Andrew Hurst, a director with t2 Interiors, says that some butchers successfully mix the traditional with the modern when it comes to updating their shops. A simple way to achieve a brighter, more spacious ambience with a shop is to replace dark woods and dark tiles with lighter colours. “English light oak is becoming very popular; it is replacing dark mahogany that was the trend some years ago,” says Hurst. “Using lighter colours makes the whole shop look bigger.”

A new twist to the traditional look is to include a selection of tiles that have photographs reproduced on them. Photographs of the exterior of the shop as it was 100 years ago and of the high street then, for example, remind customers of the heritage of the business. “It successfully mixes the modern with the traditional,” says Hurst. Barry Fitch of Little Eaton, Derbyshire, had a photograph of his shop and the surrounding area as it was in 1900 reproduced across 8sq ft of tiles. “It’s a feature and a talking point in the shop,” says Fitch. “We were going to have a bull’s head or cattle, but we wanted something different and unique to the village. The old photograph reproduced lets customers know we’re part of the heritage of the village.”

Empty action

Fitting out empty premises rather than having to remodel an existing shop can be the easiest and quickest way to achieve a successful look. Wyndham House Butchers in Chiswick, west London was created from an empty shop. Managing director Lee Mullett says: “It’s easier to visualise the layout in empty premises, rather than trying to work around fittings already there or trying to accommodate an existing part of the structure. I wanted something that wasn’t traditional, so the new shop is more along the lines of a deli that speaks to people about food.”

There are plenty of nods to tradition in the shop, however. Gleaming stainless steel hanging rails create a feature behind the counter and come in useful for hanging game and gammons on occasions. There is a blackboard on the wall for giving customers information and, while the shop has a modern, bright feel, it maintains warmth through the use of vinyl, wood-effect, flooring and by contrasting coloured walls; one wall is white and the other a soft sage green.

Lee Hillier also refitted an empty shop. He took out a 15-year lease on premises on the outskirts of Stratford upon Avon last year, so had a blank canvas to create his ideal business. Located within a housing to the east of the town made famous by William Shakespeare, the shop is just over a mile from the playwright’s birthplace, but more importantly within a quarter mile of 75 offices and factories. Hillier’s ‘to be or not to be’ moment came when he realised the potential of so many businesses on his doorstep and the crucial fact that the shop he was considering leasing had parking – a luxury difficult to find in Stratford’s town centre. Customers can also get to the shop without having to go through the difficult town centre.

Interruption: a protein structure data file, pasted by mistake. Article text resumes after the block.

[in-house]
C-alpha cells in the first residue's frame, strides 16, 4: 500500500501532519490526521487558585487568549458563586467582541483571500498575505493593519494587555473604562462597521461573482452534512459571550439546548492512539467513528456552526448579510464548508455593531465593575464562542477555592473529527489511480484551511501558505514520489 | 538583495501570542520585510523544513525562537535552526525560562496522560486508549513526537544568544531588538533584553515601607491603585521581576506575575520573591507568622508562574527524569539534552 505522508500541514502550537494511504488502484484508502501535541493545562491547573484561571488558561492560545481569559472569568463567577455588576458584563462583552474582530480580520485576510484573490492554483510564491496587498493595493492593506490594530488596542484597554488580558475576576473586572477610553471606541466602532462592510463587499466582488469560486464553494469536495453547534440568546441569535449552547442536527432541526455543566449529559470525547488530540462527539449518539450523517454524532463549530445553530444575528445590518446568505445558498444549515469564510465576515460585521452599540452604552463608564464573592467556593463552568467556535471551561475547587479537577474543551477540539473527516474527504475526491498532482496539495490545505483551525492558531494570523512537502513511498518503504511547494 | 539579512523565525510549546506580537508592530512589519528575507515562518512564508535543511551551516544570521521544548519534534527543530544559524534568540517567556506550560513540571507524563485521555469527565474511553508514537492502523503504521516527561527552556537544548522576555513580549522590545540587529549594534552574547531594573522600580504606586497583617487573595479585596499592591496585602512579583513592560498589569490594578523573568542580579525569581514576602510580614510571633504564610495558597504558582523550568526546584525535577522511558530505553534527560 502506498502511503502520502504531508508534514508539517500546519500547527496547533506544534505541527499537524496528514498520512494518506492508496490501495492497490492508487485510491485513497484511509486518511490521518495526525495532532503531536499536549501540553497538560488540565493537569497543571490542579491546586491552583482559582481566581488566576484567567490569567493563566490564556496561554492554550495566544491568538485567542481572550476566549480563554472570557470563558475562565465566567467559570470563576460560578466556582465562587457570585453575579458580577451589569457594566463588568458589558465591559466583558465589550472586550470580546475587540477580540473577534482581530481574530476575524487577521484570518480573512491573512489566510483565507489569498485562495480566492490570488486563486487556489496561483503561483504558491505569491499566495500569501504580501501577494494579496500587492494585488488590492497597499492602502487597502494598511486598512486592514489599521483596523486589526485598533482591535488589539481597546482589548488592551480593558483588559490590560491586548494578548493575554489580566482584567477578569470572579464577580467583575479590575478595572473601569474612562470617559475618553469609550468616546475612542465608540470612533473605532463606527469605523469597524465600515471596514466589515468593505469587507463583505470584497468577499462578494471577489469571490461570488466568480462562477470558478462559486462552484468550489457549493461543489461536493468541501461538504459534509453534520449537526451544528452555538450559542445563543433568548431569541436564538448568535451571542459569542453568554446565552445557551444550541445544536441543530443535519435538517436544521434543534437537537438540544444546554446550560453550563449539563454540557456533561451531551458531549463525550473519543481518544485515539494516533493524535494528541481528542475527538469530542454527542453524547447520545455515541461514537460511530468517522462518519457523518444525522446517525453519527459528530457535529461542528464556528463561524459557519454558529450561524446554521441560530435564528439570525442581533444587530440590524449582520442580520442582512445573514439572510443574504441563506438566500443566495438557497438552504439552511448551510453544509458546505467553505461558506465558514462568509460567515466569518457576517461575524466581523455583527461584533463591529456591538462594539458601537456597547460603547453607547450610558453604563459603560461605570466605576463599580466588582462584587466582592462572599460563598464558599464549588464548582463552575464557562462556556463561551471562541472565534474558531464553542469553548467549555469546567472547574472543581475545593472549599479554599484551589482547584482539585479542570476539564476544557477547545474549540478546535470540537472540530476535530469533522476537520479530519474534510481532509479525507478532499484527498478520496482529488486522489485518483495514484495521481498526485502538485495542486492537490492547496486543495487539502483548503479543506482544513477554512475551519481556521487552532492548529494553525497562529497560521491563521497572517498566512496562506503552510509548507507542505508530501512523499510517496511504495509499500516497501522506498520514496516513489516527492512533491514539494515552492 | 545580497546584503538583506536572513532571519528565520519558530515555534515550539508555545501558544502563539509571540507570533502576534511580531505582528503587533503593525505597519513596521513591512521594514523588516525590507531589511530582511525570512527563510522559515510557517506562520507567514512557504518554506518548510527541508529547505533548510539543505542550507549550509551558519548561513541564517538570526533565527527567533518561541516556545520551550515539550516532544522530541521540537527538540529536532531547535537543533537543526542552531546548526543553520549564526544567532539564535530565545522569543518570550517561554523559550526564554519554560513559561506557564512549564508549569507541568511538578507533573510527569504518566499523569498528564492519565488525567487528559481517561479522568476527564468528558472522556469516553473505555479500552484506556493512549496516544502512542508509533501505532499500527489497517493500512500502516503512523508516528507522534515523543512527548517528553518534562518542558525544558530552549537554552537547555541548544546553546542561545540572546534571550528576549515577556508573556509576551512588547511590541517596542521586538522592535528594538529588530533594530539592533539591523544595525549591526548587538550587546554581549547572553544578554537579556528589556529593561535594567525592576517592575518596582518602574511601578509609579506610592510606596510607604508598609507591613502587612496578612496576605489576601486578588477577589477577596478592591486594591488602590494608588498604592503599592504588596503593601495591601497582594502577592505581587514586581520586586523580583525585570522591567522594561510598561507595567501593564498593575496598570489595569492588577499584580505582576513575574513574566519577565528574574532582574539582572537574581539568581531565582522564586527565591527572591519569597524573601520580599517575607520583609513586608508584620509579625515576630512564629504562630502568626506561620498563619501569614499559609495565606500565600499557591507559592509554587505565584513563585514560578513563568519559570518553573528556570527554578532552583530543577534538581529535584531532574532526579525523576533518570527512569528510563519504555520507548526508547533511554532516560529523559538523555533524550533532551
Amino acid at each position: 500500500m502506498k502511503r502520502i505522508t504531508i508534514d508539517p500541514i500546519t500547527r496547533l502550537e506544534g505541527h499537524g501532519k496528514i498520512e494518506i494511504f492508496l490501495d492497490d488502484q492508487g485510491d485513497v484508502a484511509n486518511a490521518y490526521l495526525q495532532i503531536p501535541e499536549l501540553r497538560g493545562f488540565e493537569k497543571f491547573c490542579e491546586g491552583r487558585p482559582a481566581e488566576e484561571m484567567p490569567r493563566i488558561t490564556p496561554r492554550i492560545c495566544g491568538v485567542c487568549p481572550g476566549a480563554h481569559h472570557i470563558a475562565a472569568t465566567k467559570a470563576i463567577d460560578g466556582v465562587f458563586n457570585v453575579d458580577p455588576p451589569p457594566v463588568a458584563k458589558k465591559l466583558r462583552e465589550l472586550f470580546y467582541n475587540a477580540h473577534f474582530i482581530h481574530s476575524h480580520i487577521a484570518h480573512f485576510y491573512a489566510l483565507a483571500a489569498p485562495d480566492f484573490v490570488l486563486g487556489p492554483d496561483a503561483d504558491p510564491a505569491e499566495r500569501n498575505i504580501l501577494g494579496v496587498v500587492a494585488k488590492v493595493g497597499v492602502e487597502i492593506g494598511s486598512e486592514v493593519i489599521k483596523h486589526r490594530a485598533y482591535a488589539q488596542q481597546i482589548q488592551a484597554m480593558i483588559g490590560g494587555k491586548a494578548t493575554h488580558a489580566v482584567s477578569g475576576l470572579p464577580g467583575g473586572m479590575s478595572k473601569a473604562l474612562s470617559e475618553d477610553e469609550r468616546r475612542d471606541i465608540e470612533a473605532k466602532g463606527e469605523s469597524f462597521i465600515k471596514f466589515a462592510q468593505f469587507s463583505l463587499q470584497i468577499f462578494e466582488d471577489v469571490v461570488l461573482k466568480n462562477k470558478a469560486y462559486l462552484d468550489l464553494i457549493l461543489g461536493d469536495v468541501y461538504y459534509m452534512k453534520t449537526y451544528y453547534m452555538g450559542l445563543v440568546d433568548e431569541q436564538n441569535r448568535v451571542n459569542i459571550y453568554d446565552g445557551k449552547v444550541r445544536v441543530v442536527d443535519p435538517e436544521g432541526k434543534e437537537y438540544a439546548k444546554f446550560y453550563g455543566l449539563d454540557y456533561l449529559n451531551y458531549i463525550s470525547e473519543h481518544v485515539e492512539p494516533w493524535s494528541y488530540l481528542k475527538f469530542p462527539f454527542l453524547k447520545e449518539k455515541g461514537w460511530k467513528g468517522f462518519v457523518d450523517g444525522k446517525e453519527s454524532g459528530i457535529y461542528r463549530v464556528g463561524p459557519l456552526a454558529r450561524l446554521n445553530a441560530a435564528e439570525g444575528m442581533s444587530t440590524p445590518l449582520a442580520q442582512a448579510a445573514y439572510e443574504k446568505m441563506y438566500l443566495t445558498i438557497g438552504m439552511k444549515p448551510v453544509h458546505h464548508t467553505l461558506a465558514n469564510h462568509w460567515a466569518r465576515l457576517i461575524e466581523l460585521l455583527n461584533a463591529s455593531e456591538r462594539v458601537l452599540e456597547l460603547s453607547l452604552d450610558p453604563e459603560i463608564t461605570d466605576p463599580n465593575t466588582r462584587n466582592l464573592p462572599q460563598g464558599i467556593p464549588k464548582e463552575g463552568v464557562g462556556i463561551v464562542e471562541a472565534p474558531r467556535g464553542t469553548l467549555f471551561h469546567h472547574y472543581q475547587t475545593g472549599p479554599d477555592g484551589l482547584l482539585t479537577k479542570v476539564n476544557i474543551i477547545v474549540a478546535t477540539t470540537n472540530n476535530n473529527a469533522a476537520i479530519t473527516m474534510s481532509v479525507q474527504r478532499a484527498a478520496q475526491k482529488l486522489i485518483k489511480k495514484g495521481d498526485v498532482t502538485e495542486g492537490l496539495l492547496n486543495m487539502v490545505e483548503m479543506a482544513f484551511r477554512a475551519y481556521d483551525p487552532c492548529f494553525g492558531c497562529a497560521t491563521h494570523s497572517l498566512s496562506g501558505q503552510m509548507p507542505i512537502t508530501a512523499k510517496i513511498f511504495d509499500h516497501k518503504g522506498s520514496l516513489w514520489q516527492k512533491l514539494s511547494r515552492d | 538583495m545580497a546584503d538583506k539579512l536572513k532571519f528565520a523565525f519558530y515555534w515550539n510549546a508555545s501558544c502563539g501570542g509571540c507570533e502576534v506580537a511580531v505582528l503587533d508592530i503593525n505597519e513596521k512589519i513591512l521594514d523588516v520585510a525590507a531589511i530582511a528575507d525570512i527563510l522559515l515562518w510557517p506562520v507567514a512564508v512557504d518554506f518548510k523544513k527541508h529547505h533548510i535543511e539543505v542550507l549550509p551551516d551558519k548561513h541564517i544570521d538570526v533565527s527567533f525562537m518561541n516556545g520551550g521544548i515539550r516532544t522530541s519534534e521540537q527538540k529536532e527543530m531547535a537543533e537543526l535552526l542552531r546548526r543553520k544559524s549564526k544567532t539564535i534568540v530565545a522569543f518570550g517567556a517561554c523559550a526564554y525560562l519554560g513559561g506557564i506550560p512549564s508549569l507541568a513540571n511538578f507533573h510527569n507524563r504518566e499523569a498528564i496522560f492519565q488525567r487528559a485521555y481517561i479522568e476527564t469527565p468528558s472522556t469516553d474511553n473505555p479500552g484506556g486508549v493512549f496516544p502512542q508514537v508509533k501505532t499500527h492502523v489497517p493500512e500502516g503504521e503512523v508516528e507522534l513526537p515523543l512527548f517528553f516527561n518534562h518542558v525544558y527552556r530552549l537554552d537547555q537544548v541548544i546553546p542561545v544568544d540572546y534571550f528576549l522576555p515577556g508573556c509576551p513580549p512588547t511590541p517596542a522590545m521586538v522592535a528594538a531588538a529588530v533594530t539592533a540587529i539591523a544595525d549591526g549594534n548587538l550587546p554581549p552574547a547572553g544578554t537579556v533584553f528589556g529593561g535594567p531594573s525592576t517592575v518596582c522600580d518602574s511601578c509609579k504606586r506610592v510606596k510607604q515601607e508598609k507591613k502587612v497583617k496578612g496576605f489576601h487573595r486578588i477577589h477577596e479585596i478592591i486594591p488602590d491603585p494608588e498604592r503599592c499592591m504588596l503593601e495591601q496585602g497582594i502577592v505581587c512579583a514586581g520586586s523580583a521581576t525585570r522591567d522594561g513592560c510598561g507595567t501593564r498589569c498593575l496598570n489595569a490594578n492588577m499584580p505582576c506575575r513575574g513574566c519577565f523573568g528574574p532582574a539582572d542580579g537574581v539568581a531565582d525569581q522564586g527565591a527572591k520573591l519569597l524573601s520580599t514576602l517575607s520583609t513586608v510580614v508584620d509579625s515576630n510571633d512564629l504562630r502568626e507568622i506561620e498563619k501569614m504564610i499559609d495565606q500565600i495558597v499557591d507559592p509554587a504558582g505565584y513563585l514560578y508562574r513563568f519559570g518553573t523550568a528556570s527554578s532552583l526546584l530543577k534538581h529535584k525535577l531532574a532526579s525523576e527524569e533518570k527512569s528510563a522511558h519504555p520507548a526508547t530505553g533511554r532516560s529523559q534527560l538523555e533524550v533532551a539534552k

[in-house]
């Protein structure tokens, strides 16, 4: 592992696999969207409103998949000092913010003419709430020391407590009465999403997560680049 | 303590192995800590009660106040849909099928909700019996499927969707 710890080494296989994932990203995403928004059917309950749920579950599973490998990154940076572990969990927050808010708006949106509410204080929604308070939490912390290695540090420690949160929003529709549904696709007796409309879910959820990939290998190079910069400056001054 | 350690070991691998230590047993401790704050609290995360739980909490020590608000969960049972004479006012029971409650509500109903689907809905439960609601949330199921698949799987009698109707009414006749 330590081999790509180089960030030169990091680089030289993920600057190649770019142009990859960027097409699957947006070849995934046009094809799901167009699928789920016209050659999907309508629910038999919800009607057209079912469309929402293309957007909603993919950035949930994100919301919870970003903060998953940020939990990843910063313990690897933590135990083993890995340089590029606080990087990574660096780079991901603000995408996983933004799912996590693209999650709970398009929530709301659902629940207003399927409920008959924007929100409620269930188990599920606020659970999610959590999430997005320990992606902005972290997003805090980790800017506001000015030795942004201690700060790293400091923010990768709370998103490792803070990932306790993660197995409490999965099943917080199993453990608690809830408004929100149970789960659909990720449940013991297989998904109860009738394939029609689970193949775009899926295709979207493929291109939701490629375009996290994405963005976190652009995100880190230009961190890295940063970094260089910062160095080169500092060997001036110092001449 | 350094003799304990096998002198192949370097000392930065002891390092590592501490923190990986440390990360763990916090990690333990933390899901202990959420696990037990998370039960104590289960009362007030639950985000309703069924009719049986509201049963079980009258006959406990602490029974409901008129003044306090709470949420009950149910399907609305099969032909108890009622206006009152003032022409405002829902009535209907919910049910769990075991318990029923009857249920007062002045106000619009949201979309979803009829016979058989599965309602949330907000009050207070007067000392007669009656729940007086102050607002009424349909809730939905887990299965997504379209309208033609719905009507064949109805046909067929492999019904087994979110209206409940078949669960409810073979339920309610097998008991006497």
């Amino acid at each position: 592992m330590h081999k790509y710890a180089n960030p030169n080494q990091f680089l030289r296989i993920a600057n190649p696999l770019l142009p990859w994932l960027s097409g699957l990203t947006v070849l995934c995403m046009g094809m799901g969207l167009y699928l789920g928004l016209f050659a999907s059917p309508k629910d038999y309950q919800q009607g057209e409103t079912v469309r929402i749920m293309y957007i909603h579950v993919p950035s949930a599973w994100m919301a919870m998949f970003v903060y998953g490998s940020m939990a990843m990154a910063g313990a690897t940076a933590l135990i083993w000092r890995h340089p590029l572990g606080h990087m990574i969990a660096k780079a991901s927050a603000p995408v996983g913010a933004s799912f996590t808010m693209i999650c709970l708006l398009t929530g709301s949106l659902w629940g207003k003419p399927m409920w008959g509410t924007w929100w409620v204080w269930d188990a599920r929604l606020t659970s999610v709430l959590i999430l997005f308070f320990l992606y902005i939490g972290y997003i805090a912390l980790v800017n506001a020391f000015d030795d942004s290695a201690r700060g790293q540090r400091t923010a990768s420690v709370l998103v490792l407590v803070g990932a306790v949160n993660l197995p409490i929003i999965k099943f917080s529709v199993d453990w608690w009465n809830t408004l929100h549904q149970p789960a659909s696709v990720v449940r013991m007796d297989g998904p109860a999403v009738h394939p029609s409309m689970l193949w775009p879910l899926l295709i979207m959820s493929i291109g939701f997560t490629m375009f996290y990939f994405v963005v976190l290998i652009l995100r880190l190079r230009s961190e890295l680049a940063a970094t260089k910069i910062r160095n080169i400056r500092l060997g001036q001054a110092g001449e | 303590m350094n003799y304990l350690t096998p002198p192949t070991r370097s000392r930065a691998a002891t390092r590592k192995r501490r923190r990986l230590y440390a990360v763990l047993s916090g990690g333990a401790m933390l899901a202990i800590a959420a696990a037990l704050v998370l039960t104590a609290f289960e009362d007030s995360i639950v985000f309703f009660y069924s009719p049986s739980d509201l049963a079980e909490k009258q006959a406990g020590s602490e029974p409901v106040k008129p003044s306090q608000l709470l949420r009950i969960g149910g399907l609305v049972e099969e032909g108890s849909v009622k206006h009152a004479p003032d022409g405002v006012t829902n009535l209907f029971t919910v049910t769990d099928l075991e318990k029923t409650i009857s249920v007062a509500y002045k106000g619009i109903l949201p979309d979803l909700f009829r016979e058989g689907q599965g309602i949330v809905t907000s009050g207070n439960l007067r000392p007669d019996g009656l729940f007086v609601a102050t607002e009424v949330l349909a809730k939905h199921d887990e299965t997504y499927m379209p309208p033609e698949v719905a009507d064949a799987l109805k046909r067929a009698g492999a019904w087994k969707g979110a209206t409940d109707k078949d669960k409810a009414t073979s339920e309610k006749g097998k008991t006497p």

On the end of a block of three shops, the new premises, formerly a hairdressers, has been developed into 600sq ft of sales area, with a further 200sq ft devoted to preparation space. Having decided that the location was right, his concept was to create a shop that was modern and bright, rather than traditional. ICM Shopfitting was commissioned to carry out the work because it was local to Hillier’s business. “In my opinion, customers don’t want to see old fashioned stripes and sawdust,” says Hillier.

His priorities in fitting out the shop shell were display counter, lighting, colour scheme, and the location of refrigeration motors. Initially, he considered a straight display cabinet, but invested in a more stylish, top-of-the-range curved model that snakes through the length of the shop. It was made in Portugal by Jordao. ICM’s business development manager, Paul Griffiths says: “Price was important, of course, as was quality and energy efficiency.”

Hillier’s other consideration was to ensure plenty of space around the counter. The shop is also fitted with a dairy case to display a range of goods. Special lighting is fixed above a false ceiling to highlight specific areas of display, and to create a modern, bright ambience. Low heat-emitting units, specially encased to ensure food safety, were chosen. Angled fluorescent lighting and specially selected wall wash lighting to create the right ambience were also selected. The colour scheme is predominantly green and cream.
Motors for the display cabinet, a walk-in freezer and walk-in fridge are located on the roof of the shop rather than inside the building itself, to cut down on noise and heat. “It costs more initially to put them on the roof, but it pays off because there is no noise in the shop from them, and no heat. That means the air conditioning has to work less hard. They are also easier to maintain and repair, being on the roof. You have to be sure the local council will allow it, though. Being new, they are quiet; even so, the council came round at midnight to take a noise reading.”

In total, Hillier invested £95,000 on the new look, with half his budget going towards refrigeration and a third on his main display counter. He obtained finance through a Swedish Bank, Handelsbanken, that has a number of branches in the UK. A representative visited the proposed site and funding was agreed within two weeks. Hillier describes the service as helpful, efficient and personal – “like banking was 30 years ago”. He made little progress with two British banks he had used for some 20 years and was so impressed with the Swedish bank that he has now moved his mortgage and personal banking to them. They advised him to put his business banking with Alliance & Leicester, now part of Santander, because it was free.

Palmers Butchers, in Weston-super-Mare, Somerset, set out to achieve greater efficiency and better working conditions for its staff when it refitted its seaside town shop last autumn. Director Tim Gardner says the refit involved stripping it virtually to a shell. To improve the work environment, more space was given over to the preparation area by trimming the length of the counter and upgrading all the lights.
A new counter was fitted that was a quarter length shorter than the old one. “We found we had to constantly find things to fill up the final quarter of the old counter,” says Gardner. Now, staff find it easier to get work done; more can be done behind the sales area and more quickly than working on the floor above. So efficiency and speed have increased, and health and safety is better, because there are fewer trips up and down stairs.